Doing well has its rewards and benefits, but it also raised expectations.


Values & Beliefs

If you had to pinpoint three main values that your parents lived by and tried to instill in you, what would they be?

Be fiscally conservative.
Follow the moral precepts outline in religious teachings.
Be humble.

What personal values do you hold most dear?

My word as a bond.
Choose the harder right instead of the easier wrong.
Be humble.

What values do you feel are most important to pass down to posterity?

Integrity, compassion, and love.

What were the faith and religious traditions of your ancestors?

Myself:  Methodist, the Unitarian leanings    
My mother:  Episcopalian
My father:  Presbyterian, though he converted to Episcopalian
My maternal grandparents:  I suppose Episcopalian
My paternal grandparents:  Christian, though unsure of denomination
A maternal great grandparent:  Jabez Eliot Beard was an itinerant preacher


Causes & Convictions

What motto or creed do you live by?

Medicine:  First of all, do no harm.
Life:  Live a life of integrity and grace.

In what ways do you sacrifice your time to volunteer in your community?

I do not have a history of much volunteer work in the community.  I did volunteer to supervise both Laurel and Evan in Olympics of the Mind while in Maryland.  Recently, I have volunteered at the Second Harvest Heartland warehouse.  I tried to be a mentor at a community center for elementary children, but did not find satisfaction doing that as the students just wanted me to do their homework.  I regret that I did not volunteer more.

How has your life been enriched by your commitment to causes?

Most of my commitment has been financial, and it does give me some sense of satisfaction.

Is there someone in your life who has inspired you to care more about community and global issues?

My wife Kendra has been a source of inspiration with her commitment to community causes.  A friend has made me aware of global issues, the United Nations, and Dag Hammarskjold.  

How has your commitment to make the world a better place evolved throughout your life?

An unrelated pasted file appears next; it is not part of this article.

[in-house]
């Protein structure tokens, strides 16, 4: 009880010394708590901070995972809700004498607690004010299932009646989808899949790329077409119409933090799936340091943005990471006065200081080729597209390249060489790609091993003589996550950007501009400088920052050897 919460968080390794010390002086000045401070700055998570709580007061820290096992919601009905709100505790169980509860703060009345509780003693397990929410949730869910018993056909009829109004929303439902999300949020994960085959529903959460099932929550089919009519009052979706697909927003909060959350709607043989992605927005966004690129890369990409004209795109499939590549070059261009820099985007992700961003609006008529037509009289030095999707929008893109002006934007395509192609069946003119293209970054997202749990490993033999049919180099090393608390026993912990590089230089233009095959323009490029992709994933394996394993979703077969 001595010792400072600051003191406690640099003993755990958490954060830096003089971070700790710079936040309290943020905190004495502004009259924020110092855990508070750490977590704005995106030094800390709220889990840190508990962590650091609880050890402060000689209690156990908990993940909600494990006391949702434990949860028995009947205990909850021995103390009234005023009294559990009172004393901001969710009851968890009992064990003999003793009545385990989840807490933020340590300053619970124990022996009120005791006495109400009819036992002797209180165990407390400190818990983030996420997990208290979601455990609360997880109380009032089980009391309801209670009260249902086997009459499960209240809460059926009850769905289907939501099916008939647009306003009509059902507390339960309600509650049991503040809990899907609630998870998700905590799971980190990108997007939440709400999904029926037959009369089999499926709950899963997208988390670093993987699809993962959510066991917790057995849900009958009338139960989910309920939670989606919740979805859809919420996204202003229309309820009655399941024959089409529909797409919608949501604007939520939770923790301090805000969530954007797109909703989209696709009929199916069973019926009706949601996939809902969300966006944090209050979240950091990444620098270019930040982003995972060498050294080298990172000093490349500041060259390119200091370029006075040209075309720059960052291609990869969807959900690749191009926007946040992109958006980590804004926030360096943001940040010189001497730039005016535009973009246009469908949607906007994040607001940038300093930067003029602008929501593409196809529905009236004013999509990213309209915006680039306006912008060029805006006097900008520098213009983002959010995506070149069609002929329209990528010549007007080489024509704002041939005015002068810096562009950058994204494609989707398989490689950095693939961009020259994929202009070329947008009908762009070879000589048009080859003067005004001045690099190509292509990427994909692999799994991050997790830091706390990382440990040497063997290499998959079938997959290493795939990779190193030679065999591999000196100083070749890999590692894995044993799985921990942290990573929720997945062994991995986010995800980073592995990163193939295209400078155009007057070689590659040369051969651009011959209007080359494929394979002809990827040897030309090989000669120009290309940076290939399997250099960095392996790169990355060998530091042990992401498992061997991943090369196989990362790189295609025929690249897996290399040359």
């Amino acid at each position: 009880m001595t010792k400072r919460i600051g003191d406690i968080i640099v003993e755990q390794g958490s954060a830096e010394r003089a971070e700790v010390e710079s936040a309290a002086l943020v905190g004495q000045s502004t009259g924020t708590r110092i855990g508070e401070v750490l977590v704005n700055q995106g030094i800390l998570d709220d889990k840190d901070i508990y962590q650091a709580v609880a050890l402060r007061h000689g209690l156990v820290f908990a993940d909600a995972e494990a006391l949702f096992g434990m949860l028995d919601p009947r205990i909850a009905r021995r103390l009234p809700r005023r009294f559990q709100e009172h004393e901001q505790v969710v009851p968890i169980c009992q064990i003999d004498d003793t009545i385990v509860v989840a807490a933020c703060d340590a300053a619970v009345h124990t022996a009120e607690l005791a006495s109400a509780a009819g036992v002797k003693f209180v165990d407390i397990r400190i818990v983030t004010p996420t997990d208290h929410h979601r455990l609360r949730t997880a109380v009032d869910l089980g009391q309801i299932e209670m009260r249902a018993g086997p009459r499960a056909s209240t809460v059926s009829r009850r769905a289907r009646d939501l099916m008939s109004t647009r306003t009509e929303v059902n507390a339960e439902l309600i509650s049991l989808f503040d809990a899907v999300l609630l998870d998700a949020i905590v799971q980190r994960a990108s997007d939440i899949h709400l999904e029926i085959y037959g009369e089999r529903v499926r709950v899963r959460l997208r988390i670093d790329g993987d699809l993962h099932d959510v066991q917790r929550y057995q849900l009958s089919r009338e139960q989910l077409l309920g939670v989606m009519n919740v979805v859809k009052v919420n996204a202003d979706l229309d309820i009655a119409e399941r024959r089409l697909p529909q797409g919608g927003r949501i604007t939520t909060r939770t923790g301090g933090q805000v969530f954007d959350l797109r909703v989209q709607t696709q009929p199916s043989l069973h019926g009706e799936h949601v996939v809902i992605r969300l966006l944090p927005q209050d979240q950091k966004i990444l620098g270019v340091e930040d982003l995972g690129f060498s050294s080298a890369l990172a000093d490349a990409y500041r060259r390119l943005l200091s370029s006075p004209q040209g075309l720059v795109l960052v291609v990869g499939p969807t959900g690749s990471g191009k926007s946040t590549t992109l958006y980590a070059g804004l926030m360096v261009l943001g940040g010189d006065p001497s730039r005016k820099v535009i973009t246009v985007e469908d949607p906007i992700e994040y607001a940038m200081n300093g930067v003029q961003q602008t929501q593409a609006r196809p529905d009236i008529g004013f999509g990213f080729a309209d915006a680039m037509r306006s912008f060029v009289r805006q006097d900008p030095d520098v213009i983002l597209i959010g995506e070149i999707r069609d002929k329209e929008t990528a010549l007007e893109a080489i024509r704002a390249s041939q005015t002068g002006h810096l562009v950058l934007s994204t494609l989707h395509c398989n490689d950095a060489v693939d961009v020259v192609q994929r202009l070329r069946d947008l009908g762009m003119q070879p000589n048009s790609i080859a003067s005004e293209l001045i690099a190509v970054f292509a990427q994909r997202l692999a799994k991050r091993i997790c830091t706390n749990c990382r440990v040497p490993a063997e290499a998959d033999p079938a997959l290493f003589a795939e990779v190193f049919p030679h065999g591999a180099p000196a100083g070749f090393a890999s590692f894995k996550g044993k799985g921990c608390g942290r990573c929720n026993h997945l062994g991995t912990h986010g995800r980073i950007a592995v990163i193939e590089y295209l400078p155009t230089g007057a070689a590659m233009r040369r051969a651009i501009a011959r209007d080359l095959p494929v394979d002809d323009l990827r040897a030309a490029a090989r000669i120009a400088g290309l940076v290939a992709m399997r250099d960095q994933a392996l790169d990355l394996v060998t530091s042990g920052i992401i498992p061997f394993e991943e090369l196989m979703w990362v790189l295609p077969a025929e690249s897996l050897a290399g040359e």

I suppose my commitment has been to patients and trying to maintain or improve their health one patient at a time.  In my later years this has extended to making monetary contributions to favorite causes.


Holidays & Traditions

What were some of your favorite holiday traditions in childhood?

Christmas meant a tree from the grocery store my father managed.  I recall the trees being rather scraggly and I doubt we got any of the choicer trees.   Favorite lights for the tree were bubble lights and a short string of incandescent colored lights.  There were also a couple of glass bulbs.  We opened Christmas presents on Christmas Eve with the Santa visit on the following morning.  Santa’s presents were never wrapped.  There was a visit from Santa at the Star Theatre in Colfax; he handed out a bag of peanuts in the shell, an orange, and several non-descript chocolates.  The Star Theatre also showed a serialized show over several weeks before Christmas.  Christmas also meant singing in the Methodist Church choir, often a cantata.  

Mother’s day seemed to be an important time to attend church.  Red carnations were worn if the mother was living while white carnations were worn if the mother had passed away.  Father’s Day was less a religious event.

Of course, Easter was important to a young lad because it meant an Easter basket with candies in it.

May Day meant getting a basket from a girl and then chasing after her.